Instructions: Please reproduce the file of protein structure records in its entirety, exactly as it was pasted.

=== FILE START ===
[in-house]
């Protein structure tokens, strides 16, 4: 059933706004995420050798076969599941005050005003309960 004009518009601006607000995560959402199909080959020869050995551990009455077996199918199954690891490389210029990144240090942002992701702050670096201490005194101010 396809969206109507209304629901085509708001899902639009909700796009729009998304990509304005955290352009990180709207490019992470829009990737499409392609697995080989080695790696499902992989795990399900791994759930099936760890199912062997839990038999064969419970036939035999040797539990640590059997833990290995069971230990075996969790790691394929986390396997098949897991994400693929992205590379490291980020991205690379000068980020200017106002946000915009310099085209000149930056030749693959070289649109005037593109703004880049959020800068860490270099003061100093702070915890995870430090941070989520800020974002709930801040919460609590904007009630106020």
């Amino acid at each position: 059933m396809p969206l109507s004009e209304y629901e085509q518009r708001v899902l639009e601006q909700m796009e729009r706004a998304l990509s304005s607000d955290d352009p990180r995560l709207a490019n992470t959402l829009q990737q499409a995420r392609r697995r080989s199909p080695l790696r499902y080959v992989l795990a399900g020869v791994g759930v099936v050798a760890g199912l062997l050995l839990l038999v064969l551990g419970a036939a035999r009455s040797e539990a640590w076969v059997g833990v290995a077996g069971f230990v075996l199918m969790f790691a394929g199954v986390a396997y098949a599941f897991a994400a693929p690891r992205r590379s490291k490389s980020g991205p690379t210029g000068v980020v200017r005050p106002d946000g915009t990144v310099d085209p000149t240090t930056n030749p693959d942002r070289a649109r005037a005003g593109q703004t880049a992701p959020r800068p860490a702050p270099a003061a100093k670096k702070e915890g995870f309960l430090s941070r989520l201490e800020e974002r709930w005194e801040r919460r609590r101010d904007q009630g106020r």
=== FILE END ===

[in-house]
């Protein structure tokens, strides 16, 4: 059933706004995420050798076969599941005050005003309960 004009518009601006607000995560959402199909080959020869050995551990009455077996199918199954690891490389210029990144240090942002992701702050670096201490005194101010 396809969206109507209304629901085509708001899902639009909700796009729009998304990509304005955290352009990180709207490019992470829009990737499409392609697995080989080695790696499902992989795990399900791994759930099936760890199912062997839990038999064969419970036939035999040797539990640590059997833990290995069971230990075996969790790691394929986390396997098949897991994400693929992205590379490291980020991205690379000068980020200017106002946000915009310099085209000149930056030749693959070289649109005037593109703004880049959020800068860490270099003061100093702070915890995870430090941070989520800020974002709930801040919460609590904007009630106020």
């Amino acid at each position: 059933m396809p969206l109507s004009e209304y629901e085509q518009r708001v899902l639009e601006q909700m796009e729009r706004a998304l990509s304005s607000d955290d352009p990180r995560l709207a490019n992470t959402l829009q990737q499409a995420r392609r697995r080989s199909p080695l790696r499902y080959v992989l795990a399900g020869v791994g759930v099936v050798a760890g199912l062997l050995l839990l038999v064969l551990g419970a036939a035999r009455s040797e539990a640590w076969v059997g833990v290995a077996g069971f230990v075996l199918m969790f790691a394929g199954v986390a396997y098949a599941f897991a994400a693929p690891r992205r590379s490291k490389s980020g991205p690379t210029g000068v980020v200017r005050p106002d946000g915009t990144v310099d085209p000149t240090t930056n030749p693959d942002r070289a649109r005037a005003g593109q703004t880049a992701p959020r800068p860490a702050p270099a003061a100093k670096k702070e915890g995870f309960l430090s941070r989520l201490e800020e974002r709930w005194e801040r919460r609590r101010d904007q009630g106020r």